Look at your diary for an opportunity when there may be a lull in stress levels at home or work or a time when you can give more energy to embrace fundamental changes to your usual eating habits. If you are canny with your timing, you will be giving yourself a head start towards success.

Ditch the crap
Behaving with your usual default habits around food perpetuates you feeling the same way about yourself. It is a truism that if you keep doing what you have always done, you’ll get the same results you’ve always got before.

Reaching for snacks in your kitchen that you have always reached for maintains the status quo, so an essential part of your preparation is to ditch the old low nutritious, poor quality processed foods in your cupboards and replace them with tastier and highly nutritious options. If you’re not the only family member using the kitchen, then separate out their foods from yours and claim space and ownership of the foods you want to eat.

Ideally your efforts to maximise your health and well being would be supported by all family members, but more often than not you will face resistance. If you wait for everyone in your life to come on-board you could wait a lifetime so be the change you want to see in your life; set your own standard and let them see how much healthier and happier you are. It’s about doing something for yourself.

Just because you’ve decided to nudge yourself towards better nutrition doesn’t mean you will magic away all your impulses to snack.

This is especially true while you are adjusting to this new way of eating and feeling about food. The nudge ensures everything you need is at hand to fulfil your mealtime and snacking requirements to maximise your nutrition. This may mean shopping differently and stocking your cupboards and fridge with different foods.

You will find a comprehensive list of real foods in the ‘Foods to Marry’ section of Sally Baker & Liz Hogon’s book ‘How to Feel Differently About Food’ published by Hammersmith Books. Available from Amazon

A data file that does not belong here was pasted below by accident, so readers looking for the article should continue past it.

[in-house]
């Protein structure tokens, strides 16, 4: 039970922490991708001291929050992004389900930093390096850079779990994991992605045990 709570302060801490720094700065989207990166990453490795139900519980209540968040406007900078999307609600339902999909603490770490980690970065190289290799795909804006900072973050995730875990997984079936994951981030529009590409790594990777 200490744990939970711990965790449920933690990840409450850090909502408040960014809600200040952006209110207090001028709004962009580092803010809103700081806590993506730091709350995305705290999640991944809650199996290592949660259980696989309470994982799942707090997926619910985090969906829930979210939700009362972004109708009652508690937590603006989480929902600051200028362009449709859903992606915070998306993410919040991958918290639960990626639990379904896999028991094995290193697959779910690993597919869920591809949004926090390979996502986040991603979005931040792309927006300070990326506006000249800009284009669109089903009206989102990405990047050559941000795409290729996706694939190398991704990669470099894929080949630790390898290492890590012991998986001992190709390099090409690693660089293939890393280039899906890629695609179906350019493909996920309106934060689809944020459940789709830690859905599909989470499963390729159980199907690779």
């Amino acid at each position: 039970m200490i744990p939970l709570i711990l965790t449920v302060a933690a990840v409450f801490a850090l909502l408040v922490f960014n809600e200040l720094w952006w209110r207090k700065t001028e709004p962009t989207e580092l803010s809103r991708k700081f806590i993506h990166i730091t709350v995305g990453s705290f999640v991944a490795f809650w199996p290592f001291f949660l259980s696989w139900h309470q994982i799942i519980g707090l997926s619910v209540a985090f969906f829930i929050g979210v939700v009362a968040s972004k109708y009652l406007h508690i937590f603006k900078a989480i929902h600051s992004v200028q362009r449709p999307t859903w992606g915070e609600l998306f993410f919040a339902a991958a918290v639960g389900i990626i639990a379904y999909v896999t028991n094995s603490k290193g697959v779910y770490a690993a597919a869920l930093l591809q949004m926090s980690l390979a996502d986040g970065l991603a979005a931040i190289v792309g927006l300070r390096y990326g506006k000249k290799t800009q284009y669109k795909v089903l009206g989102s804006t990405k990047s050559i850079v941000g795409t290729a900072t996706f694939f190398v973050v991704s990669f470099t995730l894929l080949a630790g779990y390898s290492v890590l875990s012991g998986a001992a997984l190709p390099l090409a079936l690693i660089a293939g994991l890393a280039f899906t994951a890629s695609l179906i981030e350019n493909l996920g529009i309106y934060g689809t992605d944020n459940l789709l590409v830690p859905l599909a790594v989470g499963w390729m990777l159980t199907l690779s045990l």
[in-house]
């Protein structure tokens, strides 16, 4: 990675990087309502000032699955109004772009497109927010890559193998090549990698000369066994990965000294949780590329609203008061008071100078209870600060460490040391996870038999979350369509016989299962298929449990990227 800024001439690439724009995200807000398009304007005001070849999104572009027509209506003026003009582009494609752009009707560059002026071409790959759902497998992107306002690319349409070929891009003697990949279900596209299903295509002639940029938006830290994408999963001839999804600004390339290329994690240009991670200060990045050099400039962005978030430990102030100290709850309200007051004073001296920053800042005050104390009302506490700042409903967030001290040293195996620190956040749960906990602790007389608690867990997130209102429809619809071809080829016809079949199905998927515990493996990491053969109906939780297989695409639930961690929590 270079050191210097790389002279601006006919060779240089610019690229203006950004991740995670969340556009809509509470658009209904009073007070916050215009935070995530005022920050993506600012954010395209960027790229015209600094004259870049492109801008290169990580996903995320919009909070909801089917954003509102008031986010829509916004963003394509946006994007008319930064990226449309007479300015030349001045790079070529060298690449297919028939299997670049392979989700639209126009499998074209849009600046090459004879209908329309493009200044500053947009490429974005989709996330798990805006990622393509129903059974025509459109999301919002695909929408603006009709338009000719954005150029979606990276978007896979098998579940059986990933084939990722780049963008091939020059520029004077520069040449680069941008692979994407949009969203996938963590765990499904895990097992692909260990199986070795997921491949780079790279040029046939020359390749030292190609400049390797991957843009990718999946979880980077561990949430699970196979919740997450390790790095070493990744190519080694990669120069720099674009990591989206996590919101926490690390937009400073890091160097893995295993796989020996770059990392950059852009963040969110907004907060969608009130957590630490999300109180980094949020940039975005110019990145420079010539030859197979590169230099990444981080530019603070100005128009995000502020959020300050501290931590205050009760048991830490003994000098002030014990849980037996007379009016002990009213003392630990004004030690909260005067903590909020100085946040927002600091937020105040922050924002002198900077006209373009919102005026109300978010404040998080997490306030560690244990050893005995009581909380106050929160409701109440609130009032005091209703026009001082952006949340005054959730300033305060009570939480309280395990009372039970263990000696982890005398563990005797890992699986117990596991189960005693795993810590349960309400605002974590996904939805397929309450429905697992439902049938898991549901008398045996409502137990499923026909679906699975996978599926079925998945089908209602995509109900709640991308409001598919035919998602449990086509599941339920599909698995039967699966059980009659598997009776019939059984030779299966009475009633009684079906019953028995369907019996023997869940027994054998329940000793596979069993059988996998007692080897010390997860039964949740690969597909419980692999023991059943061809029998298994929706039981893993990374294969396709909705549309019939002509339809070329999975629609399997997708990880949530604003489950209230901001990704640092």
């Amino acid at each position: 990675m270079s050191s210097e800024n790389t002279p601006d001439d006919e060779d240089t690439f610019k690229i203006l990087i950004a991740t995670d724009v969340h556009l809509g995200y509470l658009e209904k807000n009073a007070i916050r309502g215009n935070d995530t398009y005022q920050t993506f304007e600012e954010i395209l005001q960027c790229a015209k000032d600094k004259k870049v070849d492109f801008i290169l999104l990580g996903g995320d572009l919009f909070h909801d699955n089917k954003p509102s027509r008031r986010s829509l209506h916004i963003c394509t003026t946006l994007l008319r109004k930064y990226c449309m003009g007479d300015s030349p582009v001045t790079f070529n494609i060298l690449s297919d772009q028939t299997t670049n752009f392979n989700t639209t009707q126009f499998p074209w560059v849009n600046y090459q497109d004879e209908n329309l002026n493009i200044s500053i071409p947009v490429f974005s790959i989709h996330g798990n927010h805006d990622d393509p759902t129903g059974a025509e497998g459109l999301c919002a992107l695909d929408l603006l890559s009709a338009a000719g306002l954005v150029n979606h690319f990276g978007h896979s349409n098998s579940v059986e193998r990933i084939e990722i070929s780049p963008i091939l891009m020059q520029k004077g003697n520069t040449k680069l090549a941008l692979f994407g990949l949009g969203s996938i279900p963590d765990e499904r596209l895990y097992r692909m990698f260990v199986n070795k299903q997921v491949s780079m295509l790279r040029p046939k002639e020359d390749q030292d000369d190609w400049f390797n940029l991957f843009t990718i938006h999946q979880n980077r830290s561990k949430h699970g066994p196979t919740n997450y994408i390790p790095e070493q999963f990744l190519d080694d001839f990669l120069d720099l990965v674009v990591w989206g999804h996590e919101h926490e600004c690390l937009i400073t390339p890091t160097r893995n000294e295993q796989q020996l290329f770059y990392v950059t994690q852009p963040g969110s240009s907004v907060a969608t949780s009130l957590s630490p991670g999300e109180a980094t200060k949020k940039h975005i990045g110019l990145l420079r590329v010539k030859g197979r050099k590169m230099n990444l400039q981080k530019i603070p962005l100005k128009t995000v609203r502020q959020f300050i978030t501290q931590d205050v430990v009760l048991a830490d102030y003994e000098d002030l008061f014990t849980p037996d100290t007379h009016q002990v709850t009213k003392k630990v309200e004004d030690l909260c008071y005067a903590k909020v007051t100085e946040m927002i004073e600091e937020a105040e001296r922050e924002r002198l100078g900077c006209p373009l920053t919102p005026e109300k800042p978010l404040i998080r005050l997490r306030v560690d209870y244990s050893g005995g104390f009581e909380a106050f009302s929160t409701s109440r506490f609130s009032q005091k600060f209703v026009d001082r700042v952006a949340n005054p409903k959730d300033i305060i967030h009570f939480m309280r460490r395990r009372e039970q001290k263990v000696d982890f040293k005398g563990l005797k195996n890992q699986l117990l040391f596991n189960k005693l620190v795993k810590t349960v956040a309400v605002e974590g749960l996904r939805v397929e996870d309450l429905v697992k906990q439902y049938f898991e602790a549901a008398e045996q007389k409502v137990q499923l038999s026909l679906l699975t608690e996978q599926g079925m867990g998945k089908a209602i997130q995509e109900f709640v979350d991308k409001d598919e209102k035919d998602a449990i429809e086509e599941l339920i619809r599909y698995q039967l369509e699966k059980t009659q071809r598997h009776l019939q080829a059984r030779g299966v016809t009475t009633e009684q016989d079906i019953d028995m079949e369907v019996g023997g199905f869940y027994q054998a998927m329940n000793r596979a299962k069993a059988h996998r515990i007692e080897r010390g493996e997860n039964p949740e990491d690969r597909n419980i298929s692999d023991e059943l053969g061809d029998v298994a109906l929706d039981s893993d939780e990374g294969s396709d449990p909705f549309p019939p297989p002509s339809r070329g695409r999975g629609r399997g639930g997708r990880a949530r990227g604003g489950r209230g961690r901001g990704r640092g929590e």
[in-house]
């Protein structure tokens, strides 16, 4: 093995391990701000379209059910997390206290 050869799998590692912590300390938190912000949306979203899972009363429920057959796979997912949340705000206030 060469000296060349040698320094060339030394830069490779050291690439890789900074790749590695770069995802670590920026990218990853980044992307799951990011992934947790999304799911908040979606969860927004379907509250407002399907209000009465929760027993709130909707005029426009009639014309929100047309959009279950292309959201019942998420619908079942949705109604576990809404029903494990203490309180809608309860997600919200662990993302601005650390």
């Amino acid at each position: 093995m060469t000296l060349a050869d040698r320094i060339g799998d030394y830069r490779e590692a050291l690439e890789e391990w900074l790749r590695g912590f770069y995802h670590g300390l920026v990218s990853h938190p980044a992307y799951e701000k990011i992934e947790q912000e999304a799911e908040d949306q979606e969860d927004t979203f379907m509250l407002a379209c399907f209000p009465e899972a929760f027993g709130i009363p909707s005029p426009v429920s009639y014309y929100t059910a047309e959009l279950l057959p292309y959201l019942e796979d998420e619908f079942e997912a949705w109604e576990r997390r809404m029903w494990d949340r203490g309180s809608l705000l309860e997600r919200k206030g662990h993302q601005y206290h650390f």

Eat your way out of depression.


Nutrition-related health issues seem to take an age to become part of accepted medical practice. The medical establishment requires comprehensive scientific evaluation, randomised trials and peer review before a new drug can be licensed, for instance.

The pharmaceutical company has to weigh up the costs of research and development versus the potential profit to be made from launching a successful product that can earn a good return on their investment. (When you add in the factor that 80 per cent of their budget goes on marketing, it is clear the stakes are high indeed.)

As real food is simply real food and can’t be licensed, branded or patented, there is little impetus for the business community to fund costly research.

Medical research over the last couple of decades has, nevertheless, highlighted how an unhealthy gut could contribute to many physical diseases and these findings are becoming more accepted in mainstream medicine. Clinicians increasingly agree that the gut-brain axis also plays a crucial part in emotional well-being, including the development of conditions as diverse as chronic fatigue syndrome, depression and autism.

The gut-brain axis is a way of describing the interrelationship between gut health and brain health. The various aspects of digestion are controlled via the vagus nerves by a complex set of neurons embedded in the oesophagus, stomach, intestines, colon and rectum. The brain sends messages to all the nerves in your body, including the neurons that control digestion. All works efficiently enough until a person is anxious or stressed on an ongoing basis. You perhaps know for yourself that if you are feeling nervous your stomach can feel upset and queasy. The reason for this is that strong negative emotions, stress and anxiety increase cortisol and adrenaline, which then stimulate the sympathetic nervous system and shut down the parasympathetic nervous system, which includes control of the gut.
This causes a physical chain reaction:

Reduction in pancreatic enzyme production
Reduction in gallbladder function
Reduction in the production of stomach acid